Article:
Grounds for Annulment in South Carolina: Further Exploration

Grounds for Annulment in South Carolina: Further Exploration

Southern states including South Carolina are known for having higher divorce rates than any other region in the United States. In fact, the American Community Survey published a study that found there are 11.1 divorces for every 1,000 women and 10.2 divorces for every 1,000 men living in the Southern United States. Rather than becoming part of this statistic, some couples opt to get their marriage annulled as an alternative. However, in order to get an annulment, spouses first have to understand and determine whether their marriage falls under one of the legal grounds for an annulment in South Carolina. This is a fact-specific inquiry that hinges on the particular circumstances of a given case.

Grounds for Annulment in South Carolina

Specifically, under South Carolina law, parties must prove one of the grounds for annulment listed below:

  • One or both spouses were underage when they were married. Specifically, South Carolina permits annulments if one spouse was under 16 years old.
  • The marriage was never consummated. If one or both spouses is unable to consummate the marriage, you may be eligible for an annulment. This is particularly true if you never lived with your spouse.
  • One or both spouses were married to another person at the time of the marriage. Bigamy is illegal in South Carolina. Therefore, if you undergo a second marriage while still legally in your first marriage, your second marriage can be annulled.
  • One or both spouses were mentally incapacitated when you got married. Courts determining whether a spouse was mentally incapacitated at the time of the marriage will look at whether the spouse who was allegedly mentally incapacitated was incapable of validly consenting to the marriage.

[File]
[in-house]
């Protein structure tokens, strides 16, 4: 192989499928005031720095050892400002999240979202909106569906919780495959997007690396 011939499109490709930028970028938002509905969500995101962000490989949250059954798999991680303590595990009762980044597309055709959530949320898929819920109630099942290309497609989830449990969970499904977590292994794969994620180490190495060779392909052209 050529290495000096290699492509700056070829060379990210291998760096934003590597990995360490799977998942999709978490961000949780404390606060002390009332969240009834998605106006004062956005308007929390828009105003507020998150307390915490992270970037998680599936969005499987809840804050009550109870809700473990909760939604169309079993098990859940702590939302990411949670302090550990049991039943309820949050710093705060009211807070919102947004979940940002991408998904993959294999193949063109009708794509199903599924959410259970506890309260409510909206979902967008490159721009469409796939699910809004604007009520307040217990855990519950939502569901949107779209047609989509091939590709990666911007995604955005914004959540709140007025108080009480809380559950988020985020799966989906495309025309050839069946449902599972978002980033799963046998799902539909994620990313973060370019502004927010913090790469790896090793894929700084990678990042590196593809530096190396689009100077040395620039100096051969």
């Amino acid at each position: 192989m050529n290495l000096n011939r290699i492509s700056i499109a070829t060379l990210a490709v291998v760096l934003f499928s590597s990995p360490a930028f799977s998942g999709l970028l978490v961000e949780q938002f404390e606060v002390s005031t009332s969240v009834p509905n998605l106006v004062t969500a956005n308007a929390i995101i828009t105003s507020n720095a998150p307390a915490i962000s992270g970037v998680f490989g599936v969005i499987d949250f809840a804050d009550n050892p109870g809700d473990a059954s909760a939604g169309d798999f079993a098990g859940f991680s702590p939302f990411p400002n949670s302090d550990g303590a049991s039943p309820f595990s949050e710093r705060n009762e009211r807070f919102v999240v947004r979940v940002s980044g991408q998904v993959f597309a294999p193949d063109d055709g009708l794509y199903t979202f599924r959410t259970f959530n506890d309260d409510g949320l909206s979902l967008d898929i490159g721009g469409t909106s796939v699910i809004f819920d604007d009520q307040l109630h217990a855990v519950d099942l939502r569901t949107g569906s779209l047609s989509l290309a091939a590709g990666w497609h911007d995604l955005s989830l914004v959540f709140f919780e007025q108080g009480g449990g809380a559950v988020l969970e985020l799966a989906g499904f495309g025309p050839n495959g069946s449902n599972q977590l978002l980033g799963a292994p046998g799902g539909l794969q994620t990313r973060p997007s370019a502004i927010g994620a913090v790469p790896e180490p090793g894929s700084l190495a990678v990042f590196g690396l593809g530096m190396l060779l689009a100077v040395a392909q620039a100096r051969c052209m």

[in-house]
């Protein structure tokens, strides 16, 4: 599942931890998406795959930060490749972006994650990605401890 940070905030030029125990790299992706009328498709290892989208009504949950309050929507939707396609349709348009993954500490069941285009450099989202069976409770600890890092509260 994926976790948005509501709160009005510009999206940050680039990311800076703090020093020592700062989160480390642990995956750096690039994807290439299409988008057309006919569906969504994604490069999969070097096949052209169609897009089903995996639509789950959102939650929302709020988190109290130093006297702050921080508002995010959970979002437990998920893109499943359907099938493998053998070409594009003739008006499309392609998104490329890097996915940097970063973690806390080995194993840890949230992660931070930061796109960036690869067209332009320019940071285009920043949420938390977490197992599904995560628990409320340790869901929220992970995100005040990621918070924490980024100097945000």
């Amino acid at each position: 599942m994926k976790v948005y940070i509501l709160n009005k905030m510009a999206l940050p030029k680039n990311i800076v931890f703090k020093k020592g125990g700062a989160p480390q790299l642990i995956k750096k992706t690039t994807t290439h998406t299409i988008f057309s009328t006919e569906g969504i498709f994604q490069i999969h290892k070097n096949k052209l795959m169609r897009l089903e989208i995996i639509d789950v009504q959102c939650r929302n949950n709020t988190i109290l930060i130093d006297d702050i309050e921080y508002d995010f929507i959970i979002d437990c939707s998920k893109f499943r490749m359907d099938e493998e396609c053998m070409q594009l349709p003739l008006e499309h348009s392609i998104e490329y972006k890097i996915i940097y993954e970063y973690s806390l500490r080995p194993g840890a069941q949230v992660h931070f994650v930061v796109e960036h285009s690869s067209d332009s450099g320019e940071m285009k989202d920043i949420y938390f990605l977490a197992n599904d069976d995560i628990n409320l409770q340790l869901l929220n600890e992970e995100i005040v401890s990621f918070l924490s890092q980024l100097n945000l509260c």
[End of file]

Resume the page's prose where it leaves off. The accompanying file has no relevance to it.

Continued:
• The spouses are too closely related by blood or marriage. Under South Carolina law, it is illegal to marry someone who is closer than your first cousin.
  • One spouse entered the marriage under a fraudulent misrepresentation made by the other spouse. This situation occurs where one spouse lied about something essential to the marriage. This commonly occurs where prior to the marriage, one spouse claims he or she wants to have children and after the marriage, their spouse discovers they knew their spouse knew they were sterile or never wanted to have children. It should be noted that if a spouse lies about their social standing or wealth, this is not going to be enough to constitute a fraudulent misrepresentation.
  • One or both spouses were under duress when they were married. South Carolina defines duress as occurring when one spouse was under an immediate threat of bodily harm. The immediacy requirement is paramount, as South Carolina courts have previously denied an annulment where the person who claimed they were under duress had the option of running away before the wedding.

Get Help From a Charleston, SC Family Lawyer

Deciding if annulment is the right path for you can be a difficult decision. The experienced Charleston, SC family lawyers at Klok Law Firm, LLC can help you walk you through your options and determine if one of the grounds for annulment applies to your case.

Contact us today for a free consultation.